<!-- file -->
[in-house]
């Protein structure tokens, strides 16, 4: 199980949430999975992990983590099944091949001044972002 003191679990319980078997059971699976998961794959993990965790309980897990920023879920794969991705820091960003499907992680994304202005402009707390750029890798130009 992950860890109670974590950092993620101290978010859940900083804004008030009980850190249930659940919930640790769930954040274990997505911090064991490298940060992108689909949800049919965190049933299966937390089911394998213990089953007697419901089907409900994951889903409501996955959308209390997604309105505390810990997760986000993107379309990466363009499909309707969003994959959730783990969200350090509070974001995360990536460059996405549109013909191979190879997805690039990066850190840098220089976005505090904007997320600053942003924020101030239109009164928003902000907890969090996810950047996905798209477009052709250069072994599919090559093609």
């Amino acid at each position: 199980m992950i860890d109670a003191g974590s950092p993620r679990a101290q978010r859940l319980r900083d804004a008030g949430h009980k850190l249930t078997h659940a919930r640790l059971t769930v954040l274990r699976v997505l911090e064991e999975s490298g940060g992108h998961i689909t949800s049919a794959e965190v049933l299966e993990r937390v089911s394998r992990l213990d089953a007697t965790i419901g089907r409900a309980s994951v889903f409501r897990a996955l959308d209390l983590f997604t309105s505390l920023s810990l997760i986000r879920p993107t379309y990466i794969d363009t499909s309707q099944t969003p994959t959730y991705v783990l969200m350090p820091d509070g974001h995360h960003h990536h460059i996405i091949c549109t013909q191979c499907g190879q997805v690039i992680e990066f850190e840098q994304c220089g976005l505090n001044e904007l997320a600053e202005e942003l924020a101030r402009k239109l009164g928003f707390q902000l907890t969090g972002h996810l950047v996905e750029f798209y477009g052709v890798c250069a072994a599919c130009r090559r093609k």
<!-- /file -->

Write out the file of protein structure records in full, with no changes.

[in-house]
């Protein structure tokens, strides 16, 4: 199980949430999975992990983590099944091949001044972002 003191679990319980078997059971699976998961794959993990965790309980897990920023879920794969991705820091960003499907992680994304202005402009707390750029890798130009 992950860890109670974590950092993620101290978010859940900083804004008030009980850190249930659940919930640790769930954040274990997505911090064991490298940060992108689909949800049919965190049933299966937390089911394998213990089953007697419901089907409900994951889903409501996955959308209390997604309105505390810990997760986000993107379309990466363009499909309707969003994959959730783990969200350090509070974001995360990536460059996405549109013909191979190879997805690039990066850190840098220089976005505090904007997320600053942003924020101030239109009164928003902000907890969090996810950047996905798209477009052709250069072994599919090559093609």
């Amino acid at each position: 199980m992950i860890d109670a003191g974590s950092p993620r679990a101290q978010r859940l319980r900083d804004a008030g949430h009980k850190l249930t078997h659940a919930r640790l059971t769930v954040l274990r699976v997505l911090e064991e999975s490298g940060g992108h998961i689909t949800s049919a794959e965190v049933l299966e993990r937390v089911s394998r992990l213990d089953a007697t965790i419901g089907r409900a309980s994951v889903f409501r897990a996955l959308d209390l983590f997604t309105s505390l920023s810990l997760i986000r879920p993107t379309y990466i794969d363009t499909s309707q099944t969003p994959t959730y991705v783990l969200m350090p820091d509070g974001h995360h960003h990536h460059i996405i091949c549109t013909q191979c499907g190879q997805v690039i992680e990066f850190e840098q994304c220089g976005l505090n001044e904007l997320a600053e202005e942003l924020a101030r402009k239109l009164g928003f707390q902000l907890t969090g972002h996810l950047v996905e750029f798209y477009g052709v890798c250069a072994a599919c130009r090559r093609k």